[PATCH] AARCH64_BE load/store rules fix for ARM ABI

Jiangning Liu liujiangning1 at gmail.com
Fri Mar 14 21:11:52 PDT 2014

Hi Tim and James,

After such a long discussion, I'm really hoping I can understand and agree
with you, but I still can't be convinced by your solution.

1) For this issue,

>  In C, we say (a++ == &a[1]) is true,
> > this should be guaranteed for big-endian as well.
> Definitely, but we can still use ldr/str and make this work. It
> involves remapping all lane-referencing instructions during codegen.
> To make the example more concrete, under the ldr/str scheme (assuming
> alignment can be preserved), a function like:
>     int16_t foo() { return a[0]; }
> Might produce (for some odd reasons, but it's valid IR: we guarantee
> element 0 has the lowest address even in big-endian):
>     define i16 @foo() {
>       %val = load <4 x i16>* bitcast([4 x i16]* @a to <4 x i16>*)
>       %elt = extractelement <4 x i16> %val, i32 0
>       ret i16 %elt
>     }
> This could then be assembled (assuming the alignment requirements are met)
> to:
>     foo:
>         adrp, x0, a
>         ldr d0, [x0, :lo12:a]
>         umov w0, v0.h[3]
> Note the "[3]", rather than "[0]".
Can you explain how to get address &a[0] for big-endian? It's a C
expression, and I think it should be simply

Suppose the data in a[4] is,
0x00aabb00: 01
0x00aabb02: 02
0x00aabb04: 03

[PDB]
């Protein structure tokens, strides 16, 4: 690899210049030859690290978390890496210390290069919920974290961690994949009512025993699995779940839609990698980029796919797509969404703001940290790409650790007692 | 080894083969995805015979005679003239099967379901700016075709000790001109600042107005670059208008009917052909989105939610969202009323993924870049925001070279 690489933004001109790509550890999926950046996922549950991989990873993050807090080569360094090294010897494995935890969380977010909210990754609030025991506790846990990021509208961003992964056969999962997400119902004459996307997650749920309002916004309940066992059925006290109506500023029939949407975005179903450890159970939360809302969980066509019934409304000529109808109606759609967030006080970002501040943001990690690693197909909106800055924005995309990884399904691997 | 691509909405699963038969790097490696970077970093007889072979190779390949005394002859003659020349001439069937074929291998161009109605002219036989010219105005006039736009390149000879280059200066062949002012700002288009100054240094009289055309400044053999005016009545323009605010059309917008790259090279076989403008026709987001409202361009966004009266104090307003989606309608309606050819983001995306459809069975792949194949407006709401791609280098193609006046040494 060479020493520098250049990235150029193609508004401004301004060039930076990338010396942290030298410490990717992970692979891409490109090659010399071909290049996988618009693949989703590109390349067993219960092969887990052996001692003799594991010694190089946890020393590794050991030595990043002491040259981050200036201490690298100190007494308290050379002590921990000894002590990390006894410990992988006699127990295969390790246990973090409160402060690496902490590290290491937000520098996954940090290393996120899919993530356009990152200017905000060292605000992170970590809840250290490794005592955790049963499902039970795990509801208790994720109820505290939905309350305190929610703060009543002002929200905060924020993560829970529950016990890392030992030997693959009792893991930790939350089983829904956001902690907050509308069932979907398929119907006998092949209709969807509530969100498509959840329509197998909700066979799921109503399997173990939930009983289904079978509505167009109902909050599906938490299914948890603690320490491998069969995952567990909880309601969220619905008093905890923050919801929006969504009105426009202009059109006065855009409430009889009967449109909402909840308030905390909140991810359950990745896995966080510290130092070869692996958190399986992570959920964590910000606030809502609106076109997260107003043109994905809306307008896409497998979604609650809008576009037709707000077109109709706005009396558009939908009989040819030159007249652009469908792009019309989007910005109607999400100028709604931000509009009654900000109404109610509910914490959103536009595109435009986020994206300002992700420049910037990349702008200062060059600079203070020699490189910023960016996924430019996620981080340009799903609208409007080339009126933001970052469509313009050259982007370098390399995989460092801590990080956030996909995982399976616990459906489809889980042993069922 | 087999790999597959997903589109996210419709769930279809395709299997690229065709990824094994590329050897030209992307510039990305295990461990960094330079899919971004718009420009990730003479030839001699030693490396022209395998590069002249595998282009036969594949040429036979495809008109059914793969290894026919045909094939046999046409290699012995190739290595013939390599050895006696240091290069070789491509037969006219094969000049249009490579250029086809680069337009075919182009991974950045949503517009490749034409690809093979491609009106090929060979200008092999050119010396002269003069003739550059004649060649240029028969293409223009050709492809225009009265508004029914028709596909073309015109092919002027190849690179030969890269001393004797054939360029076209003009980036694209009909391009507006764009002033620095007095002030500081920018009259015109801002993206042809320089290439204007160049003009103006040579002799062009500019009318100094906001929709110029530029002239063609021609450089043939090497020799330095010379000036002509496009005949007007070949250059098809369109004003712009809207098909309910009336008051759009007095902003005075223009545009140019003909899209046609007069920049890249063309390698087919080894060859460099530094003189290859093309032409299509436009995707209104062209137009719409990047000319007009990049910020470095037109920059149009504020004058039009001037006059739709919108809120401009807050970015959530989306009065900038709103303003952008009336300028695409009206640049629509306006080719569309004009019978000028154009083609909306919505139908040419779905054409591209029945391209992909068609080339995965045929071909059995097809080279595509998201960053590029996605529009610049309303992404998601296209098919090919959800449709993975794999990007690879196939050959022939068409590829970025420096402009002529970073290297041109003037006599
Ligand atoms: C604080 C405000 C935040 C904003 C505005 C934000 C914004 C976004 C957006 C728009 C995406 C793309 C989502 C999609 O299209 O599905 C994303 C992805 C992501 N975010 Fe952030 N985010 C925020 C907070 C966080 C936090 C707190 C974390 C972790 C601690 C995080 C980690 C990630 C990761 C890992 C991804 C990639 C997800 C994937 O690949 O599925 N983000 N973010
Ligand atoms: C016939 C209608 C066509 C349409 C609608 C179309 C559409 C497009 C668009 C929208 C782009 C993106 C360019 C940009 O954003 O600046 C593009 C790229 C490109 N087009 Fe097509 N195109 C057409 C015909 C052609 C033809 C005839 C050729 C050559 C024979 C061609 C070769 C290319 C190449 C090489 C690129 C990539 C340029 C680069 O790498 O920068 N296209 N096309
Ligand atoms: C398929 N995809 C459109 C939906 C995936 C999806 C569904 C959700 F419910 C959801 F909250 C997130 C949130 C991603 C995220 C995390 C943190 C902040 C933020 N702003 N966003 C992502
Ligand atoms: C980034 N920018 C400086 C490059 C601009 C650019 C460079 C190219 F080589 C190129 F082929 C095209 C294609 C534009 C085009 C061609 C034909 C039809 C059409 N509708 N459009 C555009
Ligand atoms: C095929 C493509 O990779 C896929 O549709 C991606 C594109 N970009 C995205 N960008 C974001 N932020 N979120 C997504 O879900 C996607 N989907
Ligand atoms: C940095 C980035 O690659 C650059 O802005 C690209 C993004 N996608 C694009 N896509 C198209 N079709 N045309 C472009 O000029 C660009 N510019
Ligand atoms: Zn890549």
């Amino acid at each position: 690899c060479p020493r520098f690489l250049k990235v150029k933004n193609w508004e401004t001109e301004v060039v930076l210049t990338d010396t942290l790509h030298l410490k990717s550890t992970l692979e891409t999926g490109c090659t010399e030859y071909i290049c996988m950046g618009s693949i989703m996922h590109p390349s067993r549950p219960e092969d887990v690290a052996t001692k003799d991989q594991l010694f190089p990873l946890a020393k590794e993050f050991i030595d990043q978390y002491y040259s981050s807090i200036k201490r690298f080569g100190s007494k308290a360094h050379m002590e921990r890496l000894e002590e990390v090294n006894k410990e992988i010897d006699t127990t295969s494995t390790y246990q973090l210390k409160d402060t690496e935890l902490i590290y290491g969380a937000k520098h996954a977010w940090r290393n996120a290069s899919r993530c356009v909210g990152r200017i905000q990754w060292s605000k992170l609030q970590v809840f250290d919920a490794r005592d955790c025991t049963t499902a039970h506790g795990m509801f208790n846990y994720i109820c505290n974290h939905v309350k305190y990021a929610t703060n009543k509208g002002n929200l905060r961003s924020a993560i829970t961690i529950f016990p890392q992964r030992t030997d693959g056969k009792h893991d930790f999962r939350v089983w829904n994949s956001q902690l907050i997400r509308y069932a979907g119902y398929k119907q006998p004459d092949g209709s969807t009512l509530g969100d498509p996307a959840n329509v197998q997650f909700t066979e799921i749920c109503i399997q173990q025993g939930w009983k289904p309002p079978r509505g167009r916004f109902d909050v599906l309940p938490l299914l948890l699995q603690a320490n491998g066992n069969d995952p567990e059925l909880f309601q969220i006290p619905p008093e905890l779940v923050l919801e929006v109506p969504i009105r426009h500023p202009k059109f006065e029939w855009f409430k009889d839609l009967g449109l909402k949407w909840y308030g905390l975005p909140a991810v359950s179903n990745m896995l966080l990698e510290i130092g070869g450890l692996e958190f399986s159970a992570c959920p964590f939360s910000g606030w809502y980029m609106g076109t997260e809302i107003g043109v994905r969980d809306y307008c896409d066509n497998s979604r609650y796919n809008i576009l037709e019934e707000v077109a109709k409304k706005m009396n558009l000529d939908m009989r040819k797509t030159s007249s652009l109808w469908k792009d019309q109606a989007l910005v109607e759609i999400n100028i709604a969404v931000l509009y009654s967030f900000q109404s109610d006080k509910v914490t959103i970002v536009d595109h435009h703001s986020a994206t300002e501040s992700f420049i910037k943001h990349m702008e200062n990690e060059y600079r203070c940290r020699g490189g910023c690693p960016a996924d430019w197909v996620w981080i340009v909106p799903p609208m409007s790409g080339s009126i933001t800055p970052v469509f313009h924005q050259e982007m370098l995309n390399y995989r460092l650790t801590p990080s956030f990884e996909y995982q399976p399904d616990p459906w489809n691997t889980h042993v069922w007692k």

0x00aabb06: 04

I think &a[0] is 0x00aabb00. If you agree, then

int16_t *p = &a[0]; p += 3; return *p;

What the return value is for big-endian? I think the value should be 04
rather than 01. Following you assembly code you gave, the result would be
01. I don't think it make sense, and isn't a disaster for programmer.

2) For the case you gave,

> define i16 @foo(i1 %tst, <4 x i16>* %arr_ptr, <4 x i16>* %vec_ptr) {
>   br i1 %tst, label %load_vec, label %load_arr
> load_vec:
>   %vec = load <4 x i16>* %vec_ptr, align 8
>   br label %end
> load_arr:
>   %arr = load <4 x i16>* %arr_ptr, align 2
>   br label %end
> end:
>   %val = phi <4 x i16> [%vec, %load_vec], [%arr, %load_arr]
>   %elt = extractelement <4 x i16> %val, i32 0
>   ret i16 %elt
> }
> Cheers.
> Tim.
> P.S. I argue (modulo bugs):
> foo:
>      cbz w0, .Lload_arr
> .Lload_vec:
>      ldr d0, [x2]
>      b .Lend
> .Lload_arr:
>     ld1 { v0.4h }, [x1]

I'm confused here! I think my solution is to ld1 in big-endian for align 2,
and you has been arguing not but use ldr.

    rev16 v0.8b, v0.8b

And with my solution, you needn't rev16 at all. If programmer is writing
code like this or compiler is generating code like this, programmer or
compiler should have known arr_ptr and vec_ptr have different data layout
for big-endian!

It's quite strage to add rev16 here! How and when do you decide to add
rev16 in compiler? Isn't it a disaster for compiler implementation?

> .Lend:
>     umov w0, v0.h[3]
>     ret
> With two possible viable alternatives:
> 1. Drop rev16. Only ever use ld1. umov can use lane [0].
> 2. Attach rev16 to ldr instead of ld1. umov can use lane [0].

3) For the following statement you gave,

> I think the fundamental issue is over in-register representations of
> vectors. I think the only way to make the backend work sanely (and
> possibly at all) is to demand just one representation everywhere:

I think this is the point I totally agree with you. However, I don't this
is the only one we should guarantee. Instead we should also guarantee the
semantic correctness in C level programming.

int16_t a[4];
int16x4_t b;

Global variables a and b are different. a requires a fixed element layout,
but b has different element layout for big-endian and little-endian,
although both a and b have different data layout within element.

Programmers or tools can't change this, otherwise it would be software
ecosystem disaster.

With your solution, it would introduce a lot of 'strange' code, if use